Sales down by 33pc in May

Spanish property sales, not including social housing, were down 33% in May compared to the same month last year, according to new figures from the National Institute of Statistics.

This represents an improvement on April, when the year-on-year drop was 48%, but a large part of the improvement can be explained by Easter, which fell in April this year. When adjusted for business days, the improvement is far less modest, and with a total of just 30,617 property sales in May, it was the weakest month this year for sales, bar April.

On a cumulative basis, sales are down 38% this year compared to the first 5 months of last year.

National sales have not broken the psychologically important 35,000 monthly sales barrier once this year, demonstrating that the market is still badly wounded by the credit crunch and collapse in buyer confidence. January was the best month for house sales this year, with just 33,528 sales, a far cry from the levels seen in the boom.

Resales still biggest casualty, but differential is shrinking

Sales of formerly occupied properties were down the most in May, by 35% to 16,445, compared to a drop of 29% to 17,567 for newly built properties sold by developers. New properties have been outperforming resales since midway through last year, but the differential is closing fast, as the collapse in new contracts signed by developers works its way through the pipeline.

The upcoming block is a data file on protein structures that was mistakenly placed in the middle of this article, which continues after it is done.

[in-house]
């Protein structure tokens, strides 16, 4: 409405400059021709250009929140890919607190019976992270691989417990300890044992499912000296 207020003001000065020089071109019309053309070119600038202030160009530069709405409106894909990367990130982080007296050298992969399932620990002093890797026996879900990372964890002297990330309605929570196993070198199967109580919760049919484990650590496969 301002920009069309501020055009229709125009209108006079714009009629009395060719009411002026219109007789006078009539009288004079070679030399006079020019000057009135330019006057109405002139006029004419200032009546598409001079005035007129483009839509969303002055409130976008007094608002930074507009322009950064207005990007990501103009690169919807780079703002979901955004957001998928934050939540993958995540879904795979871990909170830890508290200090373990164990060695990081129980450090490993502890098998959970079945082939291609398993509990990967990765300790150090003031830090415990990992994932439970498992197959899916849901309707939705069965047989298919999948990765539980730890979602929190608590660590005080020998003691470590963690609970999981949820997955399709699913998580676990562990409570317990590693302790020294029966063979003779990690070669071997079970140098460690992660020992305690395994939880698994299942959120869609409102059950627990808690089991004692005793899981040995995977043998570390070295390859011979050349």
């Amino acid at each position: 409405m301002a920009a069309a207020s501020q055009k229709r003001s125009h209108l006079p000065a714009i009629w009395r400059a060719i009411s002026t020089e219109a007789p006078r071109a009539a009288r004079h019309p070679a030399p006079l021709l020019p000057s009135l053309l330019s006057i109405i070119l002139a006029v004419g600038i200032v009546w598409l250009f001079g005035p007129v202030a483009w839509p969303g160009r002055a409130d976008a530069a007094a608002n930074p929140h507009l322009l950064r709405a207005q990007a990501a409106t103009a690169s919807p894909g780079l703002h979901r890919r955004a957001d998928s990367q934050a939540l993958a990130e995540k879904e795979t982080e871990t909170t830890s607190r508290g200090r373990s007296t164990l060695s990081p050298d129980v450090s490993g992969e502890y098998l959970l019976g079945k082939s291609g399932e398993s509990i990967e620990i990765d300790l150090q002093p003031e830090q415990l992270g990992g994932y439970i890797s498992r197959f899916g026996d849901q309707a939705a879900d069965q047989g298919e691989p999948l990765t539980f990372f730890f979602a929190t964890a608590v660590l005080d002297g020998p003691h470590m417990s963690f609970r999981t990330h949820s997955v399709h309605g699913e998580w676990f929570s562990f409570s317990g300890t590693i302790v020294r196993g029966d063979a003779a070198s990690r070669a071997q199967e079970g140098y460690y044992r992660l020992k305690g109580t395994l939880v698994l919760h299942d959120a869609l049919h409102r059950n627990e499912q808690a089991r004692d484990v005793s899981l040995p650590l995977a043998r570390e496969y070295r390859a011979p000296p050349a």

Monthly sales of new and resale properties
Monthly sales of new and resale properties

Sales declines by region

By region, sales declined the most in Huelva Province (-65%), home to the Costa de la Luz, followed by Almeria (-49%), Santa Cruz de Tenerife in The Canaries (-46%), and Tarragona, home to the Costa Dorada (-45%). Sales held up best in Malaga, home to the Costa del Sol (-12%), and Murcia (-21%).

The following table gives sales declines for selected regions.

Spanish property sales by selected region May 08 vs May 09
Spanish property sales by selected region May 08 vs May 09

In conclusion there is no sign of buyers returning in force to the Spanish property market, though the annual rate of decline appears to have stabilised somewhere around 30%. However, once the collapse in new sales contracts signed by developers starts to show up in the INE’s figures market activity could take another dive.

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